Jim Larkin Still Remain a Real Legend

In the slums of Liverpool in Ireland, James Larkin was born in 21st January 1896. He never had the privilege of advancing his education and so with his limited education; he started doing various manual jobs. Read more: James Larkin | Biography and James Larkin | Ireland Calling

It was during this time while doing his casual jobs that he was made the foreman of Livestock docks. As a socialist, James Larkin was very committed and determined to provide fair conditions for the casual workers. In 1905, he joined the National Union of Dock Laborers (NUDL), and later became a full-time organizer of the trade union.

However, his strike action methods were never appreciated by National Union of Dock Laborers and hence in 1907, they moved him to Dublin. Here in Dublin, Larkin founded another movement called the Irish Transport and General Workers’ Union (ITGWU).

The main objective was to make sure Irish industrial workers, both unskilled and skilled, belonged to a common workers’ union that would work for their common welfare.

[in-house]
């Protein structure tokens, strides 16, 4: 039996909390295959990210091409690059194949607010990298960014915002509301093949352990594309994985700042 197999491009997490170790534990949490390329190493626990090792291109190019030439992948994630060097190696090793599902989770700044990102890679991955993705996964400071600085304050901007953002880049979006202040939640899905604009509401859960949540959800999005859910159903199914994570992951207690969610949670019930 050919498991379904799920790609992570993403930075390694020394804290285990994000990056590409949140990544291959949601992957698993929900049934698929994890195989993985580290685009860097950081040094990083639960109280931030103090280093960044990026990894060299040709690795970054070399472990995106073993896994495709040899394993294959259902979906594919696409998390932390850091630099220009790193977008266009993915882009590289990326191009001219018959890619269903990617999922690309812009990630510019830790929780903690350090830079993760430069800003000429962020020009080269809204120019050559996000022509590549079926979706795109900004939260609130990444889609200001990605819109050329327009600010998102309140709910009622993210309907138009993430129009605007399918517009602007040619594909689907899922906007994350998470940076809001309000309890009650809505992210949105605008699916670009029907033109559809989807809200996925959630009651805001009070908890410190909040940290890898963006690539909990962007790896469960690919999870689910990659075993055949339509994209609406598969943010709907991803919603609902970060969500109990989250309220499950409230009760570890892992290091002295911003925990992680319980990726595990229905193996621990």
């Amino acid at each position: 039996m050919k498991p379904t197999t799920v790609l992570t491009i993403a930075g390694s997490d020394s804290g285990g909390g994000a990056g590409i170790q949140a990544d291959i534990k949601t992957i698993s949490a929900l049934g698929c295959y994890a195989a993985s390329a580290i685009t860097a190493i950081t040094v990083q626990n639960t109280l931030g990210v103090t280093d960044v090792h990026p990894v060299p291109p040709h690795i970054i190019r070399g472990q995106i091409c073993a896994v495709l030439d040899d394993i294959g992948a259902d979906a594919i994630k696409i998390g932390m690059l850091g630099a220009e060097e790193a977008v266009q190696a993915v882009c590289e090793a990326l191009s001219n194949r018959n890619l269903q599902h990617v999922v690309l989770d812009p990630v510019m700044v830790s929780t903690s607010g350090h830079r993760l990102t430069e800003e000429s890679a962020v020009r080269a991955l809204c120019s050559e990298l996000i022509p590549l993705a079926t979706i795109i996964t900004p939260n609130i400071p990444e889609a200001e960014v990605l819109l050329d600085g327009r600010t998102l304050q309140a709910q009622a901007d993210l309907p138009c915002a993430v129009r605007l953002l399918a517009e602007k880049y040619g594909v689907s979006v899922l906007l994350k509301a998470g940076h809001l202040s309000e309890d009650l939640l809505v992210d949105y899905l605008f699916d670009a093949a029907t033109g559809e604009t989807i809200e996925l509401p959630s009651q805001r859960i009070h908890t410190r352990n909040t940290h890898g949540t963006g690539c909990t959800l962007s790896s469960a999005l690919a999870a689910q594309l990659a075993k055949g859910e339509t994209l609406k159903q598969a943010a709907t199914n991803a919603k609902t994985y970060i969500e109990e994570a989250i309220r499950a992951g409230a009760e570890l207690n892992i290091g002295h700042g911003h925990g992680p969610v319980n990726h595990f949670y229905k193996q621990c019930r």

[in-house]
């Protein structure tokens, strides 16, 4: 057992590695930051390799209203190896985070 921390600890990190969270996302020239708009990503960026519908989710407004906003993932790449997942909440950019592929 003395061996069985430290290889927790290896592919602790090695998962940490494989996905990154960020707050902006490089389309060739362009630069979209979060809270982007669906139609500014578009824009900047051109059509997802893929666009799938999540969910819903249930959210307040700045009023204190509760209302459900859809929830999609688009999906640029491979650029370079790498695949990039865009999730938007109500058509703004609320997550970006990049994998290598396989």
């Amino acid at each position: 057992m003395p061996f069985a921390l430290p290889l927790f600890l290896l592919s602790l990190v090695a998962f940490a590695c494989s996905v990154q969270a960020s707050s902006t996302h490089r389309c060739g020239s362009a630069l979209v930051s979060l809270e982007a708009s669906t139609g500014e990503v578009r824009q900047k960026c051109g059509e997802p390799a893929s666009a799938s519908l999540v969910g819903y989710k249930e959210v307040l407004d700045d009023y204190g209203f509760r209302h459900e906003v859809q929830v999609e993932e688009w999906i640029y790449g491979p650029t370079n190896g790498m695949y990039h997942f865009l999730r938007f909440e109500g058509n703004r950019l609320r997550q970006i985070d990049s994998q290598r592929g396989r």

In December, 1907, Jim Larkin clearly outlined the political programme of Irish Transport and General Workers. This programme stipulated the following: adult suffrage, provision of work for all unemployed, a legal eight hours’ day, and pension for all workers, skilled and unskilled upon attainment of 60 years of age.

It also recommended Compulsory Arbitration Courts, nationalization of railways, canals and all other means of transport. It generally meant the land of Ireland to remain wholly for all the people of Ireland.

In 1912, James Larkin joined hands with James Connolly to form the prominent Irish Labor Party. During this period, Larkin led a lot of strikes, with the most remarkable being the Dublin Lockout of 1913. More than 100,000 casual workers who had very few rights went on strike for more than seven months; this saw them obtain the right to fair employment, which they had never experienced for centuries.

In 1914, Larkin flew to the USA to raise funds to lead the fight against the British and also for a lecture tour. While there in the United States, he joined the Industrial Workers of the World (IWW) and also the Socialist Party of America.

Later in 1924, Lacey and Larkin was convicted of communism and criminal anarchy, an offense that saw him detained for three years. He was then pardoned but immediately deported to Ireland. In Ireland, he formed the Workers’ Union of Ireland (WUI) and became an Irish Labor Party’s member in 1945. He later died on January 30, 1947, while still serving the party for the benefits of Ireland’s workers.

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